AC to DC Adapters

Thread Starter

sg253545

Joined Dec 23, 2020
8
Hello,
I am trying to build an AC Power Adapter and have a few questions regarding its inner workings. At its simplest form I understand that the adapter is simply composed of a step-down transformer, bridge rectifier, and a voltage regulator or filter capacitor, and load resistor. However, I have seen the teardown of Apple and Samsung chargers' adapters and I don't understand why they are very complex. In particular, I am trying to understand the 110-240V input Voltage, 0.5A input current adapter with an output voltage of 5V and output current of 2A. I would truly appreciate it if someone could help me understand the Apple or Samsung or Google AC Adapter with a visual representation of a circuit schematic perhaps.

Thanks
 

MrChips

Joined Oct 2, 2009
23,531
Welcome to AAC!

AC Power Adapters come in different designs for different purposes and applications.

1) In the simplest case, an AC adapter is simply a step down transformer to produce a lower AC voltage than what the wall outlet supplies.

2) The next level up is to add a bridge rectifier and smoothing capacitor to supply unregulated DC voltage. These will rarely have a voltage regulator.

3) The next level is a transformerless regulated supply that is used for charging smart phones, computer laptops, etc. The output voltage and maximum supply current will depend on the specific device being charged.

Also there is your common 5V USB charging adapter which is a specific "intelligent" version of the above (3). It has built-in charge controller that requires USB interface and identification in order to set the charge current.

These circuits are not simple and the description will depend on actual circuit design.
The basic concept will follow along these building blocks:

1608742201615.png

Reference: https://www.monolithicpower.com/en/ac-dc-power-supply-basics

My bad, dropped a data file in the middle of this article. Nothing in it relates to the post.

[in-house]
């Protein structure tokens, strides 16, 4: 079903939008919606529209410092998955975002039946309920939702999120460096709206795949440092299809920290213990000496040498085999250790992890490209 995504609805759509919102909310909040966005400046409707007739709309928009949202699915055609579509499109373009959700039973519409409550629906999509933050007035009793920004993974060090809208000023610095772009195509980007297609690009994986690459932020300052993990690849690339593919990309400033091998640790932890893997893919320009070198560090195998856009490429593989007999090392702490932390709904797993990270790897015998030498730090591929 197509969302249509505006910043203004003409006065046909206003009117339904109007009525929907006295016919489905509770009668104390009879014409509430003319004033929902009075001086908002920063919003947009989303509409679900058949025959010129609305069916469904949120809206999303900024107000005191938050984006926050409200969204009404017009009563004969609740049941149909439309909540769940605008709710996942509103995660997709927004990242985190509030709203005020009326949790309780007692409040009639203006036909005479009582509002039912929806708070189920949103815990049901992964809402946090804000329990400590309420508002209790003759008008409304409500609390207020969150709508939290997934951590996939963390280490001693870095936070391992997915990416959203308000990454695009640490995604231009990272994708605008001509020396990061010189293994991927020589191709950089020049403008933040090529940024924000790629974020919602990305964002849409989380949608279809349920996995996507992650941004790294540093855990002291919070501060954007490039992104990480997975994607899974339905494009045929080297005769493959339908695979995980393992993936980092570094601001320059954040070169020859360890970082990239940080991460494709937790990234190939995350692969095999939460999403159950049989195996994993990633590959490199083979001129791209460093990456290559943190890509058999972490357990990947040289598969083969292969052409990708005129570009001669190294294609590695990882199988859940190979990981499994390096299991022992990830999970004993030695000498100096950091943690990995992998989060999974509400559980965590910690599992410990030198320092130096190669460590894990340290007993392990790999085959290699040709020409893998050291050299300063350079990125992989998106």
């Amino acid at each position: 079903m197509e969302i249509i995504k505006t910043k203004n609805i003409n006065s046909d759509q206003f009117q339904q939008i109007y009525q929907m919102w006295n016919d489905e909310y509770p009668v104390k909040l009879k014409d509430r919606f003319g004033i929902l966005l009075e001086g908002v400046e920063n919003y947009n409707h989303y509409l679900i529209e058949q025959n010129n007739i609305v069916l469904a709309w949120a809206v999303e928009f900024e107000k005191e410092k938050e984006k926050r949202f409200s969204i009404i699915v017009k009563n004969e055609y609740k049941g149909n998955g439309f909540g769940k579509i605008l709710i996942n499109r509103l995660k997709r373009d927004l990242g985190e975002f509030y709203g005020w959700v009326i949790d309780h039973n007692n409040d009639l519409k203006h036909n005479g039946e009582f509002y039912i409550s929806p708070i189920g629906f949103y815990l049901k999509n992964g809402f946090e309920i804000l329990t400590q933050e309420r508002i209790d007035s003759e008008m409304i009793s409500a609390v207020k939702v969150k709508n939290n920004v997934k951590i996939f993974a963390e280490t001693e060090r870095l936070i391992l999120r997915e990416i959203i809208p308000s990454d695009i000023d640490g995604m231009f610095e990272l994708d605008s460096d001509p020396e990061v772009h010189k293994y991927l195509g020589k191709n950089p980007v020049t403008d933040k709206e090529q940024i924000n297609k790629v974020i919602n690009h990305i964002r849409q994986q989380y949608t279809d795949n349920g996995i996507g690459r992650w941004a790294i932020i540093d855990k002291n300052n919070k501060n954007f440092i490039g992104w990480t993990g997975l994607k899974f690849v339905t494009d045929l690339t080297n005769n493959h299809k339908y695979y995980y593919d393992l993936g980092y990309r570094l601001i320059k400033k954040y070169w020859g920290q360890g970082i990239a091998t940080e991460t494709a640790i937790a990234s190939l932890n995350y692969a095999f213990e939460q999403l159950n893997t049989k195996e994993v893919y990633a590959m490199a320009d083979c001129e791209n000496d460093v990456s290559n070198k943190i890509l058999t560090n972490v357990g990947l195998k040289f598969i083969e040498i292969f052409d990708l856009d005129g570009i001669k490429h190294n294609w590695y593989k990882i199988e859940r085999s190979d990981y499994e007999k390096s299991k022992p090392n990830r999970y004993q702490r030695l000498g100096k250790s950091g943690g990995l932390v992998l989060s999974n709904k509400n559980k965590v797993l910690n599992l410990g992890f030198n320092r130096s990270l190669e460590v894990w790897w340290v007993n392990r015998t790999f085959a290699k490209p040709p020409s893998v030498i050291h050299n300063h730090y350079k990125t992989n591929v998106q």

1608742110257.png
 

dl324

Joined Mar 30, 2015
12,871
Welcome to AAC!
I have seen the teardown of Apple and Samsung chargers' adapters and I don't understand why they are very complex. In particular, I am trying to understand the 110-240V input Voltage, 0.5A input current adapter with an output voltage of 5V and output current of 2A.
They're switching regulators and likely don't have transformers. They can accept a wide range of input voltages because power dissipation in the pass transistor isn't as much of an issue as it would be in a linear design.
 

Audioguru again

Joined Oct 21, 2019
3,193
Small lightweight AC to DC adapters use a high frequency oscillator driving a small high frequency transformer. They operate on North American 120VAC or Europe's 240VAC so they have many small parts in their circuit.
 

dl324

Joined Mar 30, 2015
12,871
Was he granted the Darwin Award?
When the issue was pointed out to him, he said line voltage didn't bother him.

I worked with another guy that had a heatsink connected to 50V. When he saw me grounding myself on it before handling some charge coupled device prototypes, he asked if it gave me a shock. It never bothered me.
 

ronsimpson

Joined Oct 7, 2019
1,230
I am trying to build an AC Power Adapter .......... At its simplest form
This one is just a transformer with no regulation. If the input increases a little the output will also increase. Will not work from 110 to 220!
1608745060102.png
I am trying to understand the 110-240V input Voltage